TRUTH DECAYThe ‘Dead Internet Theory’ Makes Eerie Claims About an AI-run Web. The Truth Is More Sinister

By Jake Renzella and Vlada Rozova

Published 10 June 2024

Is most of the content on the internet fake? Here’s what the dead internet theory really means – and why we should be warier of how we’re manipulated for profit and political gain.

If you search “shrimp Jesus” on Facebook, you might encounter dozens of images of artificial intelligence (AI) generated crustaceans meshed in various forms with a stereotypical image of Jesus Christ.

Some of these hyper-realistic images have garnered more than 20,000 likes and comments. So what exactly is going on here?

The “dead internet theory” has an explanation: AI and bot-generated content has surpassed the human-generated internet. But where did this idea come from, and does it have any basis in reality?

What Is the Dead Internet Theory?
The dead internet theory essentially claims that activity and content on the internet, including social media accounts, are predominantly being created and automated by artificial intelligence agents.

These agents can rapidly create posts alongside AI-generated images designed to farm engagement (clicks, likes, comments) on platforms such as Facebook, Instagram and TikTok. As for shrimp Jesus, it appears AI has learned it’s the current, latest mix of absurdity and religious iconography to go viral.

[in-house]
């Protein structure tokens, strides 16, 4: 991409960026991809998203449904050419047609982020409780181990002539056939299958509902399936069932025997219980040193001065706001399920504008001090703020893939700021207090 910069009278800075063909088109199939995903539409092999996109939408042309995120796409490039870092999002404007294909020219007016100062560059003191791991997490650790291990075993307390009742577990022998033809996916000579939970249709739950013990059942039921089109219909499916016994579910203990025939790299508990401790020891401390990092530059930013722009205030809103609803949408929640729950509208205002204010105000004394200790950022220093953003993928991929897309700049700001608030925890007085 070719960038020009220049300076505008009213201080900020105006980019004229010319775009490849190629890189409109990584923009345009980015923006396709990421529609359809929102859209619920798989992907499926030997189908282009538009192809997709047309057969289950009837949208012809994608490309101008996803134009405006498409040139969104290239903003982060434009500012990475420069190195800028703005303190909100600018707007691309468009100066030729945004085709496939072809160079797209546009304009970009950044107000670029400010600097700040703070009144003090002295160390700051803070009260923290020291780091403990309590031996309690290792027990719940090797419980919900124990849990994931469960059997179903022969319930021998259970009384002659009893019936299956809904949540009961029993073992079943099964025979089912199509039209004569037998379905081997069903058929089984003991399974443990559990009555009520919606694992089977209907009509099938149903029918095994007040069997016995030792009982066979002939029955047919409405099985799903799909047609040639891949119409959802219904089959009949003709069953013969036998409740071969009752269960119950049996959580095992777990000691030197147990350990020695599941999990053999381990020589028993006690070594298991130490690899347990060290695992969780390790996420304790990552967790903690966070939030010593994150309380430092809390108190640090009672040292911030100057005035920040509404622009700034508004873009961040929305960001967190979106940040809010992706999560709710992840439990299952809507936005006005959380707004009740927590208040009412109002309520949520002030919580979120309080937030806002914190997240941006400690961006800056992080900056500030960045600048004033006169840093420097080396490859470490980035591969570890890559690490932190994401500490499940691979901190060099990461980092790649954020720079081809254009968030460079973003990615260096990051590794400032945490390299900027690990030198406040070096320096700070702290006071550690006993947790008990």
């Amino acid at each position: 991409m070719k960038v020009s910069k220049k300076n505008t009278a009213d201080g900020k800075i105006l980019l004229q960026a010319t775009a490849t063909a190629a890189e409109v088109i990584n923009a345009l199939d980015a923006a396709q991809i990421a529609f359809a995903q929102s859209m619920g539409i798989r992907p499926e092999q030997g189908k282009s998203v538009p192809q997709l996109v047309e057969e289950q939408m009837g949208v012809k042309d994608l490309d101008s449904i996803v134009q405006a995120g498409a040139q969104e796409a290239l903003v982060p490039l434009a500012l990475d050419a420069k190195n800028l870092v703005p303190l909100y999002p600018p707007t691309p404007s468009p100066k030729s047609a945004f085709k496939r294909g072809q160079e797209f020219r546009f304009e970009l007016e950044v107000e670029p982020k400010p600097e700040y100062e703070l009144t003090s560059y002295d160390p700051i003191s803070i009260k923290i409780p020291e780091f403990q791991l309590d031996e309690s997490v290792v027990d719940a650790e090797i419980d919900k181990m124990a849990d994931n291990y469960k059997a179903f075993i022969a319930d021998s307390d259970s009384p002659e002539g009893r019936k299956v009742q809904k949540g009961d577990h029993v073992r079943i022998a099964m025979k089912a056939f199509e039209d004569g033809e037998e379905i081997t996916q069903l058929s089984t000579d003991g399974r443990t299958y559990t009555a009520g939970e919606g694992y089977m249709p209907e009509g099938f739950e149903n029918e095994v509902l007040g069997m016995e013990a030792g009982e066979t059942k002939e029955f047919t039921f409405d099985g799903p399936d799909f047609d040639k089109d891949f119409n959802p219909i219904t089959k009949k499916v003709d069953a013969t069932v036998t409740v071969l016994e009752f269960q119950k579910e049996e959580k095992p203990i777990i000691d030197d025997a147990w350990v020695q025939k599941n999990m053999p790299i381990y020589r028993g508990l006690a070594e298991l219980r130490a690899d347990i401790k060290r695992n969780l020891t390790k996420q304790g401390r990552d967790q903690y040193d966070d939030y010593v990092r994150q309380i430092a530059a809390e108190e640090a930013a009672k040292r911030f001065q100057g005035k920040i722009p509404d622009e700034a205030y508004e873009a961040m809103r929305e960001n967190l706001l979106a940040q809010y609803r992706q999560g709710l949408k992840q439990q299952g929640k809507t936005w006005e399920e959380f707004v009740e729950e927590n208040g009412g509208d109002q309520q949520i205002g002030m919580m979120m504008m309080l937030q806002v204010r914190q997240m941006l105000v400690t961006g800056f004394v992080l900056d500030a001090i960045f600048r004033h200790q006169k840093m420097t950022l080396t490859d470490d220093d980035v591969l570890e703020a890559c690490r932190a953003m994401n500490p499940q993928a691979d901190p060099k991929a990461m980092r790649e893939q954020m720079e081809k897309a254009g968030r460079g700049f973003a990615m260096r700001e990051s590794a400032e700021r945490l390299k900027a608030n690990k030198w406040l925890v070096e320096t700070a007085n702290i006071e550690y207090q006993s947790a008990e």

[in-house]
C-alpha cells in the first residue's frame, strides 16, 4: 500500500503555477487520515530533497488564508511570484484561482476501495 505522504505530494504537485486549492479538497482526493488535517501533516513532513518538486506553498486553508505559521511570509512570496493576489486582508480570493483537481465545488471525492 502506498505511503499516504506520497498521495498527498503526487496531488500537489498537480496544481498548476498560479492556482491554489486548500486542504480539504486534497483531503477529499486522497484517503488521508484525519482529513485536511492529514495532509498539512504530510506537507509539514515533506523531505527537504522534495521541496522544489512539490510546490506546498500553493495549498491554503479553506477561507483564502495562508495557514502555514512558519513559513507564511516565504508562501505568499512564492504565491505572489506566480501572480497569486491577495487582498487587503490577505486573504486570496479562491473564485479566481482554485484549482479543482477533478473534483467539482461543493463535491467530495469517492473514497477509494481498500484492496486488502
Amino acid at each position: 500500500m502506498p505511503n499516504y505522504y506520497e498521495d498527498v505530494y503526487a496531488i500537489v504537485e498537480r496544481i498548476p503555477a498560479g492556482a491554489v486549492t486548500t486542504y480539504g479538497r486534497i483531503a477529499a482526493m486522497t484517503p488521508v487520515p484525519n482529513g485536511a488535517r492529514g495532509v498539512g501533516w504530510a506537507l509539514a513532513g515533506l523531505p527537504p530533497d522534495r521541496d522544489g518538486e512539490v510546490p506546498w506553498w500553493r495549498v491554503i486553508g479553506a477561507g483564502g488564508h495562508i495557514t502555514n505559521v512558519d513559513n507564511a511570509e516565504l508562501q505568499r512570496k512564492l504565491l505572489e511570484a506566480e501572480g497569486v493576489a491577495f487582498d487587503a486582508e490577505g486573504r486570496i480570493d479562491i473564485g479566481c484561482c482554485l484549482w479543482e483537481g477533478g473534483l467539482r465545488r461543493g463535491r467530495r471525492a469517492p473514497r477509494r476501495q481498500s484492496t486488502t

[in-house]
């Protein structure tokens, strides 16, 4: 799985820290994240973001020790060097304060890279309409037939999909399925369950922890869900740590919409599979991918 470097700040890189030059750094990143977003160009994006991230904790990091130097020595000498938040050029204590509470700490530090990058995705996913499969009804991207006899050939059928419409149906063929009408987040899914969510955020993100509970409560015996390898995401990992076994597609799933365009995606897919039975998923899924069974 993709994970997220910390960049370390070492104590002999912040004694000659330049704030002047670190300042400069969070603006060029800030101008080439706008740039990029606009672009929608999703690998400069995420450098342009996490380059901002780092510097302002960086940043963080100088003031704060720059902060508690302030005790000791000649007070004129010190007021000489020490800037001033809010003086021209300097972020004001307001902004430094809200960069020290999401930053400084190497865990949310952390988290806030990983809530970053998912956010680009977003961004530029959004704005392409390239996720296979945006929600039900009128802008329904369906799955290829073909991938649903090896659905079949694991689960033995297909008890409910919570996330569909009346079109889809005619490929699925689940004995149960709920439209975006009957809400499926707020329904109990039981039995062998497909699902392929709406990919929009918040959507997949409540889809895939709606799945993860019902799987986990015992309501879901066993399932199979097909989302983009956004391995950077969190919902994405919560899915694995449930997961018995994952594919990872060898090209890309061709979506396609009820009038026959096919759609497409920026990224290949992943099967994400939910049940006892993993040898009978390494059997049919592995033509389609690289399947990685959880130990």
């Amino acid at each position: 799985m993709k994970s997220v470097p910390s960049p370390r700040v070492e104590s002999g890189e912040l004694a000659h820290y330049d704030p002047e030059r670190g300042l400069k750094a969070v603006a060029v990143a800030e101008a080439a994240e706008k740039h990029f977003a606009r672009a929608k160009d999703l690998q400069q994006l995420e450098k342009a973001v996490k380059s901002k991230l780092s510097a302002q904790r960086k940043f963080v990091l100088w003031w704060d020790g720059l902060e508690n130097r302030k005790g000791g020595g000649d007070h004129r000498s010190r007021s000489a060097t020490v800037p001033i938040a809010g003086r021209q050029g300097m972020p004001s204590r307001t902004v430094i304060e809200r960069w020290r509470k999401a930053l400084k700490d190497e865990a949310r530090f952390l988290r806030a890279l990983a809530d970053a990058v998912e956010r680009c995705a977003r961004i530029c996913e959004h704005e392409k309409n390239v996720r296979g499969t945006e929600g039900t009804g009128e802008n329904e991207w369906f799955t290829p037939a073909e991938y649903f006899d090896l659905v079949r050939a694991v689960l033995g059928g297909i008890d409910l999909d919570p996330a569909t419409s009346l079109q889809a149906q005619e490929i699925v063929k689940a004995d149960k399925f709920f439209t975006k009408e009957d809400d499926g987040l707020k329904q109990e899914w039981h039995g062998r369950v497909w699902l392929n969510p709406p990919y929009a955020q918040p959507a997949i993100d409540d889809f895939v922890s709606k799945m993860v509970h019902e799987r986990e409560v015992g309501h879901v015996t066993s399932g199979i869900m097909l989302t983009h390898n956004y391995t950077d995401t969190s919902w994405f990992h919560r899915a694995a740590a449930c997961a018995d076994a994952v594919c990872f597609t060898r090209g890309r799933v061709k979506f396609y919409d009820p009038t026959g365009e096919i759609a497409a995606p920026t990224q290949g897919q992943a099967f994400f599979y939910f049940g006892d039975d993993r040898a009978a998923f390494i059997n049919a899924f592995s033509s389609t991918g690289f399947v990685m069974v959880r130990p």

But the dead internet theory goes even further. Many of the accounts that engage with such content also appear to be managed by artificial intelligence agents. This creates a vicious cycle of artificial engagement, one that has no clear agenda and no longer involves humans at all.

Harmless Engagement-Farming or Sophisticated Propaganda?
At first glance, the motivation for these accounts to generate interest may appear obvious – social media engagement leads to advertising revenue. If a person sets up an account that receives inflated engagement, they may earn a share of advertising revenue from social media organizations such as Meta.

So, does the dead internet theory stop at harmless engagement farming? Or perhaps beneath the surface lies a sophisticated, well-funded attempt to support autocratic regimes, attack opponents and spread propaganda?

While the shrimp Jesus phenomenon may seem harmless (albeit bizarre), there is potentially a longer-term ploy at hand.

As these AI-driven accounts grow in followers (many fake, some real), the high follower count legitimizes the account to real users. This means that out there, an army of accounts is being created. Accounts with high follower counts which could be deployed by those with the highest bid.

This is critically important, as social media is now the primary news source for many users around the world. In Australia, 46% of 18 to 24-year-olds nominated social media as their main source of news last year. This is up from 28% in 2022, taking over from traditional outlets such as radio and TV.